The collection, analysis, and reporting of data detailing which website pages a user visits and in what order
Customer journeys consist of numerous touchpoints, with satisfaction and sentiment changing as customers move from one to another. Understanding how it does so is critical for customer experience management.
Unfortunately, quantifying performance at each touchpoint is tricky. Yet, it is often easier across the online journey thanks to clickstream data analytics.
Clickstream data analytics encompasses the collection, analysis, and reporting of data that reflects which website pages a user visits and in what order.
In other words, it is a form of analytics that tracks and analyzes website visits. In doing so, it follows each visitor’s path through a website or their “clickstream”.
There are many methods for collecting clickstream data. Yet, these hinge on web server log files that monitor and measure website activity, distinguishing it from other types of website analytics.
Following this approach, analysts will typically engage in two different forms of clickstream data analysis:
Many think of clickstream data as a user’s online activity road map or the digital breadcrumbs that indicate which websites a person has visited, how long they have stayed on each page, and the links they followed.
In this sense, a clickstream logs a user’s web-browsing activity. Through the server it captures and collects information every time a user clicks on a URL, image, or another element on the website.
Companies may then discover the behaviors of a single user. While this is anonymous data, companies can record thousands of clickstreams for deeper analysis, identifying patterns in the preferences and habits of customers.
Alongside the website server, the user’s web browser may store clickstream data. Meanwhile, broadband providers and digital advertising agencies can also capture and preserve clickstream data.
Clickstream data is often informative – especially when accessed for the first time. It might reveal the keywords a user entered into a search bar to find the company’s website. Such information can also disclose any other sites the user may have visited before accessing the company’s website.
Once the visitor has visited the site, clickstream data may reveal which page they first arrived on, which features or capabilities they clicked on, how long they stayed on that page, and where their online journey led them after that page.
However, clickstream data does not stop there. In addition to exposing which sites a user viewed and in what sequence, this information may also indicate when and where products were added or withdrawn from a shopping cart, as well as any usage of the “back” button.
While clickstreams do not include private data about the customers themselves, when gathered and evaluated, this information help improve website performance and boost overall online presence.
Utilizing this clickstream data analytics, businesses realize each of the following benefits.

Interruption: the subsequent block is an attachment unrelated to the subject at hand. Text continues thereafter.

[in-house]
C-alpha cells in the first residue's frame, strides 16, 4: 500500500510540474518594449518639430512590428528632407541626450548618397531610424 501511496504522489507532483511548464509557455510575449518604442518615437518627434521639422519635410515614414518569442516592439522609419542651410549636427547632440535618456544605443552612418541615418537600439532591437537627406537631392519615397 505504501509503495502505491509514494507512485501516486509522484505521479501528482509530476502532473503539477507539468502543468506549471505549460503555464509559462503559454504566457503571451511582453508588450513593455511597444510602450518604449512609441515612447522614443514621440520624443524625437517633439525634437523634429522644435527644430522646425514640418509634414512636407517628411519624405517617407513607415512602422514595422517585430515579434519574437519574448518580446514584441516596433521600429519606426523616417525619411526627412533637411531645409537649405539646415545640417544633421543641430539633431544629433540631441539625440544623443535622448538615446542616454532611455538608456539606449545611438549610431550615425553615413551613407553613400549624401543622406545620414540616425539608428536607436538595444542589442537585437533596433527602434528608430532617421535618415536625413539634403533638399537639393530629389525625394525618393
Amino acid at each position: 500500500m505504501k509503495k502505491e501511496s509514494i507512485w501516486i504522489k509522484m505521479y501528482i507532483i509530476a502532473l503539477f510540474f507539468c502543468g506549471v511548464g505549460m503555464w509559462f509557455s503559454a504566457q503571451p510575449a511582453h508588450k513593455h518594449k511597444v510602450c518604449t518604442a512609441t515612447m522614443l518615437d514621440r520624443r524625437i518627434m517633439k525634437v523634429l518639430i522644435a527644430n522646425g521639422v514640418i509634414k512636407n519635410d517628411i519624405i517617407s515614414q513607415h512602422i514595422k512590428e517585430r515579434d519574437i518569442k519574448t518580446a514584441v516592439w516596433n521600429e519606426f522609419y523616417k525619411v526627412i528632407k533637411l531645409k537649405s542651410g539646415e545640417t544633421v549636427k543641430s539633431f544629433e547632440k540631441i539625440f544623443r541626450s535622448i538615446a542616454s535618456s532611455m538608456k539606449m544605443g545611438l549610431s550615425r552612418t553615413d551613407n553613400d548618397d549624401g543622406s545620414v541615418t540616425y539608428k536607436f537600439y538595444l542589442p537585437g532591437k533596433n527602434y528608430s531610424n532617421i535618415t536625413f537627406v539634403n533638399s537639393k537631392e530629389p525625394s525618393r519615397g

With clickstream data analytics, companies can compare how visitors first accessed their website. In doing so, they may determine if a particular visitor came via a search engine, social media site, or perhaps by manually entering the URL.
It is also possible to determine (based on the clickstream statistics) if customers from specific channels see more or fewer pages on average.
For instance, search engine users may visit twice as many pages as social network users. Such findings may drive smarter investments.
Analysis of clickstream data might highlight the pages which prompt the most visitor exits – i.e., where most customers leave the site and move on.
For example, if many people leave the site after visiting a particular page, it is seemingly indicative of the page’s quality.
CX teams can then assess the webpage to uncover issues such as a function or feature not working correctly, poor copy, or irritating pop-ups.
Regardless of the causes, clickstreams may reveal which pages on a website may need additional focus or improvement.
By assessing website visits, marketing teams can unearth everyday purchasing habits, such as which items customers often purchase together. This information may also help sales teams when devising a cross-selling strategy.
A simple illustration is a scenario where customers who purchase nuts also frequently buy bolts.
As companies become aware of such habits, they may improve their online product recommendations and average purchase value.
Real-time clickstream analytics relies on robust, use case-focused data analysis. Unfortunately, this is challenging for organizations with multiple websites and business units.
However, a one-time investment in this technology can prove highly beneficial, particularly if an organization operates a digitally-enabled business.
Discover the latest insights from the customer data & analytics realm by reading our article: 96% of CX Leaders Are Expanding Their Customer Data Strategies